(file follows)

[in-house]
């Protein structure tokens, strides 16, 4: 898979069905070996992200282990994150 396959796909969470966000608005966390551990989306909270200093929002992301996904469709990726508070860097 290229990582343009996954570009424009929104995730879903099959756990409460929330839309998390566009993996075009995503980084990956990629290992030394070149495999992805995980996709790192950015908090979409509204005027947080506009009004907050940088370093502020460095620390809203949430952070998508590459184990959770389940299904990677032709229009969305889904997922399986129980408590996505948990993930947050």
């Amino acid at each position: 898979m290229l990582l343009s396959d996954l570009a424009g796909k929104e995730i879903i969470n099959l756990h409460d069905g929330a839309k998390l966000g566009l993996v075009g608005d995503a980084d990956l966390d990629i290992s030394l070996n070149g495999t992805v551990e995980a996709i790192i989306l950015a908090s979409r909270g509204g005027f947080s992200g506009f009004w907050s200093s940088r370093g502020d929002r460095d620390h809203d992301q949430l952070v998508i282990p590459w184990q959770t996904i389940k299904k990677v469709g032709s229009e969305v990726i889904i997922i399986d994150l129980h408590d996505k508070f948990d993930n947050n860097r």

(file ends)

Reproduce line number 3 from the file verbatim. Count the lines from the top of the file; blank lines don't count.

């Amino acid at each position: 898979m290229l990582l343009s396959d996954l570009a424009g796909k929104e995730i879903i969470n099959l756990h409460d069905g929330a839309k998390l966000g566009l993996v075009g608005d995503a980084d990956l966390d990629i290992s030394l070996n070149g495999t992805v551990e995980a996709i790192i989306l950015a908090s979409r909270g509204g005027f947080s992200g506009f009004w907050s200093s940088r370093g502020d929002r460095d620390h809203d992301q949430l952070v998508i282990p590459w184990q959770t996904i389940k299904k990677v469709g032709s229009e969305v990726i889904i997922i399986d994150l129980h408590d996505k508070f948990d993930n947050n860097r």